While I was in college, Kenneth Brannaugh's Much Ado about Nothing came out on film and promptly became my favorite Shakespeare play. I will not admit how many times I saw it in the theater (often driving an hour from Provo to Salt Lake to see it, no less). Let's just say that it brought me much joy. I could go in feeling down and depressed and come out happy.
To this day, the soundtrack by Patrick Doyle (now best-known for his soundtracks for Emma Thompson's Sense and Sensibility and at least one of the Harry Potter movies) will break me out of any bout of writer's block. The movie has that deep of an effect on me.
The play itself has stuck with me as well. I have read it many times. In my univeristy Shakespeare class, I had to choose one of the Bard's works we hadn't read and write a paper on it. I have a theory about Don Pedro's role, including what he knew about Benedick and Beatrice's past, which is hinted at in a few lines. I used those lines to explain his motives for why, after he proposed to Beatrice, he so quickly put his plan of playing cupid into place. Great fun.
After breaking into the publishing world, I decided it would be a ball to retell Much Ado in a novel. At that point, I was writing contemporary fiction and imagined the story in a contemporary setting. Of course, I ended up writing historical fiction and eventually decided that heck, why not retell Much Ado in the 1800s?
The result was Spires of Stone. (Of course, by looking at the cover, you'd never know if was a comedy, but again, we've covered that ground in my Writing Journey series.)
This school year, my 9th grade son somehow landed in Honors English.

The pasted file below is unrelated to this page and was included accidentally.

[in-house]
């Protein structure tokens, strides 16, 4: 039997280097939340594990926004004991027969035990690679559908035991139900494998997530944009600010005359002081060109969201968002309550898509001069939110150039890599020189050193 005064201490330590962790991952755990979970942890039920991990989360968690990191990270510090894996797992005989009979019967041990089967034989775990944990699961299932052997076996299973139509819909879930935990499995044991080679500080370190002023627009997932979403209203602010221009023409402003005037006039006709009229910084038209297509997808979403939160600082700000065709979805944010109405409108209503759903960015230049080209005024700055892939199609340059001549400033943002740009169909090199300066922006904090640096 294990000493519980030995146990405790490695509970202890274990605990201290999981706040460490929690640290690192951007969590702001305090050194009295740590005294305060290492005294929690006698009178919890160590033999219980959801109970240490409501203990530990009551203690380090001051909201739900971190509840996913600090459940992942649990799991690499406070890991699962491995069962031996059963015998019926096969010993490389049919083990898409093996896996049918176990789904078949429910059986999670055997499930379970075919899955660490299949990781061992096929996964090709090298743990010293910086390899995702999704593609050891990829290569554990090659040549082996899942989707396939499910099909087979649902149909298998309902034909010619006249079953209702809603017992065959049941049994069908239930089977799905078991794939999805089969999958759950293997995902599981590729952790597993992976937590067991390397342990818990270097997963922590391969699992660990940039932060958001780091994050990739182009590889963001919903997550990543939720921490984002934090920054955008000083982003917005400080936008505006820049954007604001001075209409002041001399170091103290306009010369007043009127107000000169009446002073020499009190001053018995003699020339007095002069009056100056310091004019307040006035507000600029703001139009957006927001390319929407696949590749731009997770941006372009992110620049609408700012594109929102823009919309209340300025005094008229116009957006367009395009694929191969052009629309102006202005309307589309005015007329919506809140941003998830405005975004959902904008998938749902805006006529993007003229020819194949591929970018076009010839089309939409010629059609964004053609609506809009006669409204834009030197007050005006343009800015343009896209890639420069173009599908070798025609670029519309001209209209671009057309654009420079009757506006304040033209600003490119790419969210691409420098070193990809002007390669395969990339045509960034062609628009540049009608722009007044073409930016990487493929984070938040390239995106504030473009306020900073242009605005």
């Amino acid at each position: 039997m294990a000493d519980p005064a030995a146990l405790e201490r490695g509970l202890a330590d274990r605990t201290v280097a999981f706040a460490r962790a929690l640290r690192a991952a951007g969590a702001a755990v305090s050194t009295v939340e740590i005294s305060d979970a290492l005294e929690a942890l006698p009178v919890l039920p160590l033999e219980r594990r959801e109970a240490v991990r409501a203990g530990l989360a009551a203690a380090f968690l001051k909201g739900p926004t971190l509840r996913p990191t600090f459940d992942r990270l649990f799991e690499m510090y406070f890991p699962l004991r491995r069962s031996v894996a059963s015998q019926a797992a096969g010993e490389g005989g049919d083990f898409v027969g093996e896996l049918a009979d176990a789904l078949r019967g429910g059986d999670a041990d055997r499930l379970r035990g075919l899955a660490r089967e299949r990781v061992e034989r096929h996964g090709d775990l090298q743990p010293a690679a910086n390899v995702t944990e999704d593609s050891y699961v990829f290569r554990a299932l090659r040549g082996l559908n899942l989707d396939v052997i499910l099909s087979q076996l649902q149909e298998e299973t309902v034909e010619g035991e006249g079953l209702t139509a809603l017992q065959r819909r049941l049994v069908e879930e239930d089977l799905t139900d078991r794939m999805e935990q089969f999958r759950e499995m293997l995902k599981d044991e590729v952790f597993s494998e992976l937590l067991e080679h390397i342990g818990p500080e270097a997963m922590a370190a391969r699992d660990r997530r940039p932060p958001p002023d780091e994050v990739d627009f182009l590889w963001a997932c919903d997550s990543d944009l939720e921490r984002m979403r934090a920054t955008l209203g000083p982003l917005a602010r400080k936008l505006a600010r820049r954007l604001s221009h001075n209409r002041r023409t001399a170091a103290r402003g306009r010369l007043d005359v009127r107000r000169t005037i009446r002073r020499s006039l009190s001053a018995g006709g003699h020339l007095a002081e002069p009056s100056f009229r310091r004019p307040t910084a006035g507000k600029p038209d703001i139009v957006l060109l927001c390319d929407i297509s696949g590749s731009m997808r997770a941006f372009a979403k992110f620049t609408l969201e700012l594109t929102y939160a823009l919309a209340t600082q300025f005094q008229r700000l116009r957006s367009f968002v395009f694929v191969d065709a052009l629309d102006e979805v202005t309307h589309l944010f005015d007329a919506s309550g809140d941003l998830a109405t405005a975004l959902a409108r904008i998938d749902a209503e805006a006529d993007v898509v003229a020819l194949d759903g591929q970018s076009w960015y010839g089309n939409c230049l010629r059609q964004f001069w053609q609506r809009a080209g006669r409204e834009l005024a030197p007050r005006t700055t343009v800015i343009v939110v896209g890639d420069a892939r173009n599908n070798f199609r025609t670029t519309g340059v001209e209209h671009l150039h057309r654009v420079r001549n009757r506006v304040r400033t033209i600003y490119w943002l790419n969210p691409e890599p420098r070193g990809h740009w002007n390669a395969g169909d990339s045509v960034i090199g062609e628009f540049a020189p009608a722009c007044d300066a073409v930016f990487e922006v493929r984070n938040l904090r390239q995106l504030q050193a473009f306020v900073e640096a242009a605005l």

We don't know how that happened. Don't get me wrong; he's a great English student. He loves to read and write and is good at both. It's just that we didn't do the required testing or register him for the class. It just showed up on his schedule, so we're going with it. (And it sure beats the socks off him being in that horrid teacher's class from last year.)
This month, he's required to read a historical novel. He said that gee, Mom, maybe it's time he reads one of my books. So I've been trying to decide which of my four historicals would appeal most to a 14-year-old boy, since he's not exactly my target audience.
A year ago, when in 8th grade, my son was on the school's Shakespeare team and got to compete at the Shakespearean Festival in Cedar City. The team was comprised of a couple of monologues, a few small scenes, and then, for the least-experienced actors on the team, a giant ensemble scene.
My son was part of the ensemble. He played the Duke in A Midsummer Night's Dream and had maybe four lines. I was way proud of him for making the team on his first try. He worked his tail off at rehearsals and loved every minute of the experience.
Last week was tryouts for the team again. On his own, he decided to audition with a monologue from (get this) Much Ado about Nothing. It was the one after Benedick hears that Beatrice loves him and he admits to loving her. I swear, I don't know where he got the idea from. He found the monologue somewhere online himself. I had nothing to do with it. (But I beamed anyway.)
That's when I decided that maybe he should read Spires for his English assignment. Apparently he already knew something about Much Ado and appreciated the banter and the story, so he'd probably like Spires more than my other historicals.
He made the team. I thought he would, first because he made the team last year, and frankly, because he really is a good actor.
BUT . . . he's not in the big ensemble scene. He's in one of the smaller scenes. For that matter, it's a teeny tiny scene, as in, with only one other person.
And it's a scene from Much Ado.
Get this: My son has been cast as Benedick confessing his love to Beatrice!
To say I'm a proud Mama would be an understatement. For the next month, he'll be watching the movie, reading Spires, and otherwise being pestered by Mom with all things Much Ado. (Poor kid.)
I can't wait for the parents' night when we get to see the performances before they head to Cedar for the competition. He'll do great, I'm sure of it.
I'm still processing the fact . . .
MY SON IS BENEDICK.
I'm sorry, but how cool is that?!